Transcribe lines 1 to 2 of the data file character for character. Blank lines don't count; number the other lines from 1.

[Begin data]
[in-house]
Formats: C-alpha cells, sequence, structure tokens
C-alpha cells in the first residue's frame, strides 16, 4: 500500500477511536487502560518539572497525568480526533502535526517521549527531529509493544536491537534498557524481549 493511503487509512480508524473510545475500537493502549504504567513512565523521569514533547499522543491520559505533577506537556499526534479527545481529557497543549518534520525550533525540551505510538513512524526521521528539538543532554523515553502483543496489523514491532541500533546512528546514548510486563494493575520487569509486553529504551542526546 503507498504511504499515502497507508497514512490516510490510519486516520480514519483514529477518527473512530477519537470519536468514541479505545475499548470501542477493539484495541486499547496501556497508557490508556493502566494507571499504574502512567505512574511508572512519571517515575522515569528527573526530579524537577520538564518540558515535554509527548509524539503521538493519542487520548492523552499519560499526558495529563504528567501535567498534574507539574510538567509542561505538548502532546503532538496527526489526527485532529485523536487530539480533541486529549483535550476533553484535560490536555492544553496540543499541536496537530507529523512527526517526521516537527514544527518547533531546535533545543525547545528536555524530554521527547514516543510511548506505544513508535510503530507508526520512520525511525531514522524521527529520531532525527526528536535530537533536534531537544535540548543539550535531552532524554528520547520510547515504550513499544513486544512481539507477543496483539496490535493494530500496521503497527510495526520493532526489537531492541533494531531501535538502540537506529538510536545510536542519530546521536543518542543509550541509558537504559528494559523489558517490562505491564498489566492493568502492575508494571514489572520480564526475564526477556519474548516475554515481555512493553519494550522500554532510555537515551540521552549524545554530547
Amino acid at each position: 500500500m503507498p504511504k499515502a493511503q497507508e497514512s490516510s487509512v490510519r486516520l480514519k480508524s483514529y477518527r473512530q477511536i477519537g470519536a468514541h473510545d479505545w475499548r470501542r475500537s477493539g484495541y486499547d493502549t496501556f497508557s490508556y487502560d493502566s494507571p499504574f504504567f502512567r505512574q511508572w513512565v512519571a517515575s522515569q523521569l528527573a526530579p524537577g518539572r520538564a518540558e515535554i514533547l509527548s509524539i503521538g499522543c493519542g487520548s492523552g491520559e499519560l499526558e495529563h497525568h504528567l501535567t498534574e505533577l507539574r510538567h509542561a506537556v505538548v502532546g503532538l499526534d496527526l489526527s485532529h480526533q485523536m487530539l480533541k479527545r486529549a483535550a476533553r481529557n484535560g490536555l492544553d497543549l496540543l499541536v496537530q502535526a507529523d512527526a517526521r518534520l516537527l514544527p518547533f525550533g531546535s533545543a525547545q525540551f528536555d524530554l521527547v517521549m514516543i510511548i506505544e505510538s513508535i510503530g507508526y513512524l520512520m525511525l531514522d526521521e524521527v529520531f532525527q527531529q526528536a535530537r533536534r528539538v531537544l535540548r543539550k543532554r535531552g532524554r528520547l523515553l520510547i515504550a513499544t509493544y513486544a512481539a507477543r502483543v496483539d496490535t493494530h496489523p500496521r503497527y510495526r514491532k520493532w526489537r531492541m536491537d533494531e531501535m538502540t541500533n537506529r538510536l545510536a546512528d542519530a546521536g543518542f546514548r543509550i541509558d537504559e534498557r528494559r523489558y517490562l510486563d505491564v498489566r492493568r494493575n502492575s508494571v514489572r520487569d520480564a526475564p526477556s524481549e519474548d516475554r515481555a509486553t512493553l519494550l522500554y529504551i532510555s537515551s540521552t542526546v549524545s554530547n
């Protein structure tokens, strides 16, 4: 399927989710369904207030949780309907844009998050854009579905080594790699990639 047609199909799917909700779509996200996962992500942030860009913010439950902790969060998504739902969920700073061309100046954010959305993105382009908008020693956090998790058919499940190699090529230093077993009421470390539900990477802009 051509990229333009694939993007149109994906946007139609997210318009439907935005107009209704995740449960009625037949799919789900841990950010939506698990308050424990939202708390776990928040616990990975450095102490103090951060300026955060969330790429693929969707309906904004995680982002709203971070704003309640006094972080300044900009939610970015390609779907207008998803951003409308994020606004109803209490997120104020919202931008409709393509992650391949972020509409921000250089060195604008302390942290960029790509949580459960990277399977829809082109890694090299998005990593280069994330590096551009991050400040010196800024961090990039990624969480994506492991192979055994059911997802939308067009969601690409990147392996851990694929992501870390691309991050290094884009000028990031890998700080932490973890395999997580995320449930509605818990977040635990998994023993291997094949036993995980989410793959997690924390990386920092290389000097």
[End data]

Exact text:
[in-house]
Formats: C-alpha cells, sequence, structure tokens